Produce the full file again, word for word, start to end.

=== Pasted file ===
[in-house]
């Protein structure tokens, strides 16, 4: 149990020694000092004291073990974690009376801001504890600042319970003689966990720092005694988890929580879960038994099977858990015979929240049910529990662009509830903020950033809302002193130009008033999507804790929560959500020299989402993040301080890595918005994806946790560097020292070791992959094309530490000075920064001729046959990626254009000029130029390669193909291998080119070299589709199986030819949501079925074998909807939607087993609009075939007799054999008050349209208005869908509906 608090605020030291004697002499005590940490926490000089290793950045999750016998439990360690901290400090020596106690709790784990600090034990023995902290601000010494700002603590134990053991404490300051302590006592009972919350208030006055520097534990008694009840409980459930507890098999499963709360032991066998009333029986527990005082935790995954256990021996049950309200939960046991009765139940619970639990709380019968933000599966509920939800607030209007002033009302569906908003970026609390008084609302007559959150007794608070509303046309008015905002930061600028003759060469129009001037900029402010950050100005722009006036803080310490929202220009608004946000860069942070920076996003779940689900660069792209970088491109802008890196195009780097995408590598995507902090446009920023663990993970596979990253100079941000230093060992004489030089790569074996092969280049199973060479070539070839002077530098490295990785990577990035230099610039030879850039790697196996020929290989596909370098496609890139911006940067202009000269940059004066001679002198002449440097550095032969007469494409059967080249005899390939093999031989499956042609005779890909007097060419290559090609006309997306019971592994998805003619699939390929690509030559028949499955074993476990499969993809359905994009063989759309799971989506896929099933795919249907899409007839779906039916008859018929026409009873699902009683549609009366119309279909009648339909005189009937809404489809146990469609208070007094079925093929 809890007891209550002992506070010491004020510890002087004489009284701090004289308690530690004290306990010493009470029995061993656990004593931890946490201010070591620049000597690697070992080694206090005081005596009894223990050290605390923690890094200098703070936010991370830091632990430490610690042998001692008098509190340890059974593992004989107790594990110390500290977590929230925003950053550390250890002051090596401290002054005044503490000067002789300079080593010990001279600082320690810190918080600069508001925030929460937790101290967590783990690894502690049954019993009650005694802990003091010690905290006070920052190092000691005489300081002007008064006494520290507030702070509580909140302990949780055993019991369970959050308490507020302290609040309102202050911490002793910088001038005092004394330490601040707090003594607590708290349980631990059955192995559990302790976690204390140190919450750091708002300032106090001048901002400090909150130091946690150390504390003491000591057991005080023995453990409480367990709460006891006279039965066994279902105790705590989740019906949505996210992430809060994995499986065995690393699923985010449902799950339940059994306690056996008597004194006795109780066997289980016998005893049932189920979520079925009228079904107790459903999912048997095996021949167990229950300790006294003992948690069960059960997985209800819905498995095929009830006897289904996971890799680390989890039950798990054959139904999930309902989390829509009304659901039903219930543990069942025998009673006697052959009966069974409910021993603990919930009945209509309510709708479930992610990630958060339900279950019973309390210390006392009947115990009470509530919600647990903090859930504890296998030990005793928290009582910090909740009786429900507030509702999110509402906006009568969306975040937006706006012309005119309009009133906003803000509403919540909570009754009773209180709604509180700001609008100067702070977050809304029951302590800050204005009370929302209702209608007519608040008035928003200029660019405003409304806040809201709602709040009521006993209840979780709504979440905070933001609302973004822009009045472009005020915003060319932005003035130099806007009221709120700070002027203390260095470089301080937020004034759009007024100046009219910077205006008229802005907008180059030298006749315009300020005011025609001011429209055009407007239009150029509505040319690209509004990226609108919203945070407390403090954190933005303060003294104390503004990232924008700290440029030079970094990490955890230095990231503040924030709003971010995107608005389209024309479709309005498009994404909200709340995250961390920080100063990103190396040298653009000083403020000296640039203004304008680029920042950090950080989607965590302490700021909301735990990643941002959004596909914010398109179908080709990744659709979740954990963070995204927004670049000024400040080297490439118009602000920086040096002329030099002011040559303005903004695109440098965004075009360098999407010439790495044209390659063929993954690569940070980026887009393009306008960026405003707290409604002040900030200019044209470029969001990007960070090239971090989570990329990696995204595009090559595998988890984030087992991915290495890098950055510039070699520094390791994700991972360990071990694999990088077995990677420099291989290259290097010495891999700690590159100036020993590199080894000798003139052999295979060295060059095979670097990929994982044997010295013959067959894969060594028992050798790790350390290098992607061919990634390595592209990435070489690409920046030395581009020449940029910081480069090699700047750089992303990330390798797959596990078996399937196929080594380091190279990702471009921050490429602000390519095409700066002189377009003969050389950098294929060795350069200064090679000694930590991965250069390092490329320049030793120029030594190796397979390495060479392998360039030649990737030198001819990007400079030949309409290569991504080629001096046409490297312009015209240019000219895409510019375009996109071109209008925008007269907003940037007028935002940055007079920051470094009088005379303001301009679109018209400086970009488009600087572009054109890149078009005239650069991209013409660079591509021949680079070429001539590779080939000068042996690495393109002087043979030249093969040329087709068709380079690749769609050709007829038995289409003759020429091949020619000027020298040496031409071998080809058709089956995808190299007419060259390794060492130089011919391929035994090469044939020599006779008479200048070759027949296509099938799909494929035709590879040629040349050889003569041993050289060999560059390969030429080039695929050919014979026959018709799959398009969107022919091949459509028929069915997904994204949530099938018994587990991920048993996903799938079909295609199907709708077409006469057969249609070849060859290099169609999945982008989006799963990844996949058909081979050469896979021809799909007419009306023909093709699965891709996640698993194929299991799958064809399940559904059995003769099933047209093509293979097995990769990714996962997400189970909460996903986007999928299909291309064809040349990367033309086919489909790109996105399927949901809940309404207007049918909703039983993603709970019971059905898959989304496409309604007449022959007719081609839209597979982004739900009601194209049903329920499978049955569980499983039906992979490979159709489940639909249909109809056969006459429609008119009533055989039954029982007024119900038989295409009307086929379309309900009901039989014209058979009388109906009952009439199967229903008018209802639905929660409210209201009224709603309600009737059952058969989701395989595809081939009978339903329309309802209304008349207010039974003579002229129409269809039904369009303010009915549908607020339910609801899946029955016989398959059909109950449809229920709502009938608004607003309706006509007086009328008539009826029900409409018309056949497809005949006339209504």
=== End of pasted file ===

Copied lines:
[in-house]
């Protein structure tokens, strides 16, 4: 149990020694000092004291073990974690009376801001504890600042319970003689966990720092005694988890929580879960038994099977858990015979929240049910529990662009509830903020950033809302002193130009008033999507804790929560959500020299989402993040301080890595918005994806946790560097020292070791992959094309530490000075920064001729046959990626254009000029130029390669193909291998080119070299589709199986030819949501079925074998909807939607087993609009075939007799054999008050349209208005869908509906 608090605020030291004697002499005590940490926490000089290793950045999750016998439990360690901290400090020596106690709790784990600090034990023995902290601000010494700002603590134990053991404490300051302590006592009972919350208030006055520097534990008694009840409980459930507890098999499963709360032991066998009333029986527990005082935790995954256990021996049950309200939960046991009765139940619970639990709380019968933000599966509920939800607030209007002033009302569906908003970026609390008084609302007559959150007794608070509303046309008015905002930061600028003759060469129009001037900029402010950050100005722009006036803080310490929202220009608004946000860069942070920076996003779940689900660069792209970088491109802008890196195009780097995408590598995507902090446009920023663990993970596979990253100079941000230093060992004489030089790569074996092969280049199973060479070539070839002077530098490295990785990577990035230099610039030879850039790697196996020929290989596909370098496609890139911006940067202009000269940059004066001679002198002449440097550095032969007469494409059967080249005899390939093999031989499956042609005779890909007097060419290559090609006309997306019971592994998805003619699939390929690509030559028949499955074993476990499969993809359905994009063989759309799971989506896929099933795919249907899409007839779906039916008859018929026409009873699902009683549609009366119309279909009648339909005189009937809404489809146990469609208070007094079925093929 809890007891209550002992506070010491004020510890002087004489009284701090004289308690530690004290306990010493009470029995061993656990004593931890946490201010070591620049000597690697070992080694206090005081005596009894223990050290605390923690890094200098703070936010991370830091632990430490610690042998001692008098509190340890059974593992004989107790594990110390500290977590929230925003950053550390250890002051090596401290002054005044503490000067002789300079080593010990001279600082320690810190918080600069508001925030929460937790101290967590783990690894502690049954019993009650005694802990003091010690905290006070920052190092000691005489300081002007008064006494520290507030702070509580909140302990949780055993019991369970959050308490507020302290609040309102202050911490002793910088001038005092004394330490601040707090003594607590708290349980631990059955192995559990302790976690204390140190919450750091708002300032106090001048901002400090909150130091946690150390504390003491000591057991005080023995453990409480367990709460006891006279039965066994279902105790705590989740019906949505996210992430809060994995499986065995690393699923985010449902799950339940059994306690056996008597004194006795109780066997289980016998005893049932189920979520079925009228079904107790459903999912048997095996021949167990229950300790006294003992948690069960059960997985209800819905498995095929009830006897289904996971890799680390989890039950798990054959139904999930309902989390829509009304659901039903219930543990069942025998009673006697052959009966069974409910021993603990919930009945209509309510709708479930992610990630958060339900279950019973309390210390006392009947115990009470509530919600647990903090859930504890296998030990005793928290009582910090909740009786429900507030509702999110509402906006009568969306975040937006706006012309005119309009009133906003803000509403919540909570009754009773209180709604509180700001609008100067702070977050809304029951302590800050204005009370929302209702209608007519608040008035928003200029660019405003409304806040809201709602709040009521006993209840979780709504979440905070933001609302973004822009009045472009005020915003060319932005003035130099806007009221709120700070002027203390260095470089301080937020004034759009007024100046009219910077205006008229802005907008180059030298006749315009300020005011025609001011429209055009407007239009150029509505040319690209509004990226609108919203945070407390403090954190933005303060003294104390503004990232924008700290440029030079970094990490955890230095990231503040924030709003971010995107608005389209024309479709309005498009994404909200709340995250961390920080100063990103190396040298653009000083403020000296640039203004304008680029920042950090950080989607965590302490700021909301735990990643941002959004596909914010398109179908080709990744659709979740954990963070995204927004670049000024400040080297490439118009602000920086040096002329030099002011040559303005903004695109440098965004075009360098999407010439790495044209390659063929993954690569940070980026887009393009306008960026405003707290409604002040900030200019044209470029969001990007960070090239971090989570990329990696995204595009090559595998988890984030087992991915290495890098950055510039070699520094390791994700991972360990071990694999990088077995990677420099291989290259290097010495891999700690590159100036020993590199080894000798003139052999295979060295060059095979670097990929994982044997010295013959067959894969060594028992050798790790350390290098992607061919990634390595592209990435070489690409920046030395581009020449940029910081480069090699700047750089992303990330390798797959596990078996399937196929080594380091190279990702471009921050490429602000390519095409700066002189377009003969050389950098294929060795350069200064090679000694930590991965250069390092490329320049030793120029030594190796397979390495060479392998360039030649990737030198001819990007400079030949309409290569991504080629001096046409490297312009015209240019000219895409510019375009996109071109209008925008007269907003940037007028935002940055007079920051470094009088005379303001301009679109018209400086970009488009600087572009054109890149078009005239650069991209013409660079591509021949680079070429001539590779080939000068042996690495393109002087043979030249093969040329087709068709380079690749769609050709007829038995289409003759020429091949020619000027020298040496031409071998080809058709089956995808190299007419060259390794060492130089011919391929035994090469044939020599006779008479200048070759027949296509099938799909494929035709590879040629040349050889003569041993050289060999560059390969030429080039695929050919014979026959018709799959398009969107022919091949459509028929069915997904994204949530099938018994587990991920048993996903799938079909295609199907709708077409006469057969249609070849060859290099169609999945982008989006799963990844996949058909081979050469896979021809799909007419009306023909093709699965891709996640698993194929299991799958064809399940559904059995003769099933047209093509293979097995990769990714996962997400189970909460996903986007999928299909291309064809040349990367033309086919489909790109996105399927949901809940309404207007049918909703039983993603709970019971059905898959989304496409309604007449022959007719081609839209597979982004739900009601194209049903329920499978049955569980499983039906992979490979159709489940639909249909109809056969006459429609008119009533055989039954029982007024119900038989295409009307086929379309309900009901039989014209058979009388109906009952009439199967229903008018209802639905929660409210209201009224709603309600009737059952058969989701395989595809081939009978339903329309309802209304008349207010039974003579002229129409269809039904369009303010009915549908607020339910609801899946029955016989398959059909109950449809229920709502009938608004607003309706006509007086009328008539009826029900409409018309056949497809005949006339209504």